Windows Admin Center (WAC) is a server management tool and is a replacement of the tools you used to find in the MMC. The architecture of WAC is basically constitutes a website running on a single host, to manage all servers that host can reach with WinRM (PowerShell). A problem with this architecture is setting it up as it requires a multi-step process including certificates. Of course this is doable, but probably because of this process, I never hear anyone use it. But now, a game changer! Servers can be managed from within the Azure Portal. It’s basically using the portal you already use, and connecting to each server directly. It’s installed with a VM extension, and the process is basically a push of a button in the Azure Portal. As it only needs outbound ports opened it’s very secure as well. This has been announced the beginning of March.
But now, the feature is also available for Arc-enabled Servers. Even with RDP and SSH support. This makes managing servers so much easier. No need for VPNs, jump hosts, Azure Bastion with a lot of routing complexity to on-prem or anything like that. The only real downside I could find is that it needs a local administrator account to connect to the server.
This feature really increases the benefits of Azure Arc enabled Servers. It used to be just managing servers with Azure (Guest Configuration) Policies and vm extensions, but now way more tools are available. And if really really necessary, there is a way to enter the server, straight from the cloud.
“Nested Groups” in Azure AD
One of the most common thing to do in Active Directory Domain Services (you know, the good old Identity Provider that so many enterprises are clinging on to because of legacy protocol apps), is nesting groups. Nesting groups is possible within Azure AD, but not always and not for all functionality. For example license assignments with group based licensing are still not supported with nested groups (although that will change, according to another Identity Team blog post). In other cases there is a Microsoft 365 group that could not be assigned, whereas a regular security group would and nesting isn’t supported. Now there is a solution: creating dynamic groups with the MemberOf attribute. By creating a dynamic group with the memberOf attribute targeting one or more other groups, the members of those other groups become part of the dynamic group. This dynamic group can be assigned to whatever you’d like. This feature makes life just that bit easier, as it is making Azure AD more flexible. Just make sure to understand the (preview) limitations.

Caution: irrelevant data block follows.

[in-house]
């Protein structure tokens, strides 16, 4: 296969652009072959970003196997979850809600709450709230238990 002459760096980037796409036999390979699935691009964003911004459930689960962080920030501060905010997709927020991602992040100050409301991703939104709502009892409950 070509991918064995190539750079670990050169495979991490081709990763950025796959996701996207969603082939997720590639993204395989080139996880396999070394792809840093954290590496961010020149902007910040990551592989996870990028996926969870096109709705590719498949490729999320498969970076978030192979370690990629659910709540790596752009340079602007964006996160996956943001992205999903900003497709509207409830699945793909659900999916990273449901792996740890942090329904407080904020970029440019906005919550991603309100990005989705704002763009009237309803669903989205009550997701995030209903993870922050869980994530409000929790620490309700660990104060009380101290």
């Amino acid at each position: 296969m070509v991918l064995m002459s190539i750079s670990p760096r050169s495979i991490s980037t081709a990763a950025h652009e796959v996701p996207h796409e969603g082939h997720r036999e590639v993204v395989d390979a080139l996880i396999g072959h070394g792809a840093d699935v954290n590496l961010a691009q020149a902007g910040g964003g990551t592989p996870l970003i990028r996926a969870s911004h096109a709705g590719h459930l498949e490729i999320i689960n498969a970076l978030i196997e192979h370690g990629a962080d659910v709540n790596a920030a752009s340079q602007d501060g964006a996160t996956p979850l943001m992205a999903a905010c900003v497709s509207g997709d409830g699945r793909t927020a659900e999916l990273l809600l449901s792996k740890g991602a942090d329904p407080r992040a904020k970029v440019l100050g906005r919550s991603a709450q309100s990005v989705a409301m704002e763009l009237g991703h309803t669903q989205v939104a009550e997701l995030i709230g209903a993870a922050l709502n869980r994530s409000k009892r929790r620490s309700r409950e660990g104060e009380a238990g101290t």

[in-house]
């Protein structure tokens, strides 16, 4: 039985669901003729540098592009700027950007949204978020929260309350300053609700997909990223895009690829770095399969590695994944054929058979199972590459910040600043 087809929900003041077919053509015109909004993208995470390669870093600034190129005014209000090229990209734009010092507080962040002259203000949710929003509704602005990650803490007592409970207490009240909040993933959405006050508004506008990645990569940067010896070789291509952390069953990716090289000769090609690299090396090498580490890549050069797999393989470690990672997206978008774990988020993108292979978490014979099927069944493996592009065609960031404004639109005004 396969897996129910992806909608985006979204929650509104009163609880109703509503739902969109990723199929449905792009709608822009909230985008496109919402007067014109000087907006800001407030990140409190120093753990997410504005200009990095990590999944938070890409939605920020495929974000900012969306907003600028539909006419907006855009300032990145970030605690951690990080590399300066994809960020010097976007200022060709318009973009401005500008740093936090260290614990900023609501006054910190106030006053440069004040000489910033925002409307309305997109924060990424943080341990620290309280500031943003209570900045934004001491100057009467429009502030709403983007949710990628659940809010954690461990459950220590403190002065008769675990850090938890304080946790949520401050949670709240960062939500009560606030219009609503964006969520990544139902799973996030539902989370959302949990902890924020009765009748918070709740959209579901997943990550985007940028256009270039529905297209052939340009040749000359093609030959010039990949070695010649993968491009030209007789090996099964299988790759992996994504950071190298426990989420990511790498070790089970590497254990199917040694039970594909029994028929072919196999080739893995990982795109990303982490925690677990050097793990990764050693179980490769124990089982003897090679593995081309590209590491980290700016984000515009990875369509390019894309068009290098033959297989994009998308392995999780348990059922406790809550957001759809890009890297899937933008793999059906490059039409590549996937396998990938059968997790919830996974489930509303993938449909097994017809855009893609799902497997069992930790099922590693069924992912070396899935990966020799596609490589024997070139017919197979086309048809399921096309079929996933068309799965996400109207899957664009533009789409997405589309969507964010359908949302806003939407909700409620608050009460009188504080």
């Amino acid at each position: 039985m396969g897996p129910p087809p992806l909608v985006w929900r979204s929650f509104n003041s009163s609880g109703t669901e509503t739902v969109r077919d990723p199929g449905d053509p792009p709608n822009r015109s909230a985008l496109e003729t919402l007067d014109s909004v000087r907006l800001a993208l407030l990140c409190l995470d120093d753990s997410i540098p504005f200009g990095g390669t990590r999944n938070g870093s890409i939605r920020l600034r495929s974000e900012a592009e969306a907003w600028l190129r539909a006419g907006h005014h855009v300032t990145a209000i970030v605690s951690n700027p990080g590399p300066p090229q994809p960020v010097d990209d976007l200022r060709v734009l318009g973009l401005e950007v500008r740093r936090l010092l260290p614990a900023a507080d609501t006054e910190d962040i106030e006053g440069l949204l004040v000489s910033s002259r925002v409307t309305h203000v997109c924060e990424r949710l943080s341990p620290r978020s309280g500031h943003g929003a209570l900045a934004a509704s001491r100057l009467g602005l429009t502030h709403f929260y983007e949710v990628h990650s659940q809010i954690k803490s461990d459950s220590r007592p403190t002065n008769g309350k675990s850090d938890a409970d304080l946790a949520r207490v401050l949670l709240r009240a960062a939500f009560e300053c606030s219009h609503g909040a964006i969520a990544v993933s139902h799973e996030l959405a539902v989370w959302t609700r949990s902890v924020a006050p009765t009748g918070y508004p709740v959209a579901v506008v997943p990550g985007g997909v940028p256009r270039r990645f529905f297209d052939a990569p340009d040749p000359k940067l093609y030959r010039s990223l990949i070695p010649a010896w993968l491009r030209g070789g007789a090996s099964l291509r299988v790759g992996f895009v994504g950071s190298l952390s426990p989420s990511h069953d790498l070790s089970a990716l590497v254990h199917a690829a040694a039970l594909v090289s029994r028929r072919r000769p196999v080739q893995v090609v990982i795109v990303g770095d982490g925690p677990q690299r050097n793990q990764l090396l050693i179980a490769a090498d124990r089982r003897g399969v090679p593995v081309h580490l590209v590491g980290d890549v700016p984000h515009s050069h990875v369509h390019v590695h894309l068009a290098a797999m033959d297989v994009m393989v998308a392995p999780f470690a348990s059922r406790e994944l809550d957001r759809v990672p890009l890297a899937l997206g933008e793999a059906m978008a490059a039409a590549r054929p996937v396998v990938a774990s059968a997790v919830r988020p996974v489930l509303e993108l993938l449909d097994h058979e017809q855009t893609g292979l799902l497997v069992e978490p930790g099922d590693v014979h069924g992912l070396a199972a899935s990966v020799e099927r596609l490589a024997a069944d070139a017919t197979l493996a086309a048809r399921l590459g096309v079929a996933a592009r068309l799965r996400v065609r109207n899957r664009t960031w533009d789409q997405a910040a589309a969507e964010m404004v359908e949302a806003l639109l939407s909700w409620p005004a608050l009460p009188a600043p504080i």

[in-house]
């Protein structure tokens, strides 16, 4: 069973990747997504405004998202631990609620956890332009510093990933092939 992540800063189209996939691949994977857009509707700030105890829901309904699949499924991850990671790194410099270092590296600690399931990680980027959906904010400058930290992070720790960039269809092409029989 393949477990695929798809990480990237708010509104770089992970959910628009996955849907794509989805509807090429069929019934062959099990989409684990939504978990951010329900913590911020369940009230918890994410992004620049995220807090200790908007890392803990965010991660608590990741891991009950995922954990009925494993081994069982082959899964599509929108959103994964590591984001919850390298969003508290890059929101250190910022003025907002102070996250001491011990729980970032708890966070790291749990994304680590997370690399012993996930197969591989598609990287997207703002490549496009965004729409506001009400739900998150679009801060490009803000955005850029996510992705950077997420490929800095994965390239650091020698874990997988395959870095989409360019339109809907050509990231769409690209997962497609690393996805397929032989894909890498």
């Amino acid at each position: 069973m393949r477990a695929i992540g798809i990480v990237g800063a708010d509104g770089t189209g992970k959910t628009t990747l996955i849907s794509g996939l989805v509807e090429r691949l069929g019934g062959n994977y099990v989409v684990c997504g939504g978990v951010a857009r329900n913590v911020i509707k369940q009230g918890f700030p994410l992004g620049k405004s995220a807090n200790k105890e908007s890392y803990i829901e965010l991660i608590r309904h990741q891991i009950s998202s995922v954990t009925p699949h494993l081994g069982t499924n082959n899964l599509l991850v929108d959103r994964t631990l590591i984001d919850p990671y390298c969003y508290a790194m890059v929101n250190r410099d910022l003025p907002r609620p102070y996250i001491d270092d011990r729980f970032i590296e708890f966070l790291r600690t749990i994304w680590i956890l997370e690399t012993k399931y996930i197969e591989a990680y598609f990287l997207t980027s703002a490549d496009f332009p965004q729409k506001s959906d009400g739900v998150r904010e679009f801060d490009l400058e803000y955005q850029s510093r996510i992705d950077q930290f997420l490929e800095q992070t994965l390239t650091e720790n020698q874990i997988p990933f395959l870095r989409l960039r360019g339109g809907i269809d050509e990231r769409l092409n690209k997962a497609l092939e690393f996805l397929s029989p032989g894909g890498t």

Free Pluralsight courses in June
While it’s still June, take advantage of the free Azure related courses.
Of course there are other updates as well. Here are a few updates from the community.
Orphaned resources workbook
Some resources, like VMs, have resources they depend on, like NICs and Public IPs. In a lot of cases the VM is deleted, but the other resources are not, but they do cost money. A Service Engineer in the Azure FastTrack team working at Microsoft has addressed this issue by creating a workbook and has shared this workbook on GitHub.
Azure drawings tutorial
As I’ve been following Azure Arc related Microsoft material, I’ve noticed most drawings used had black backgrounds and usually have just a tad different feel about it. Now I now why that is: Lior Kamrat, Program Manager for Azure Arc, created them. And because loads of people asked him how he creates them, he put up a livestream on youtube.
I like his approach. As I’ve been drawing Azure architecture drawings in, it was always in either Visio or occasionaly draw.io, but I have never even considered using PowerPoint. This week, after seeing the youtube vid, I gave it a go and it was really easy to use. Way less of a learning curve compared to Visio imho.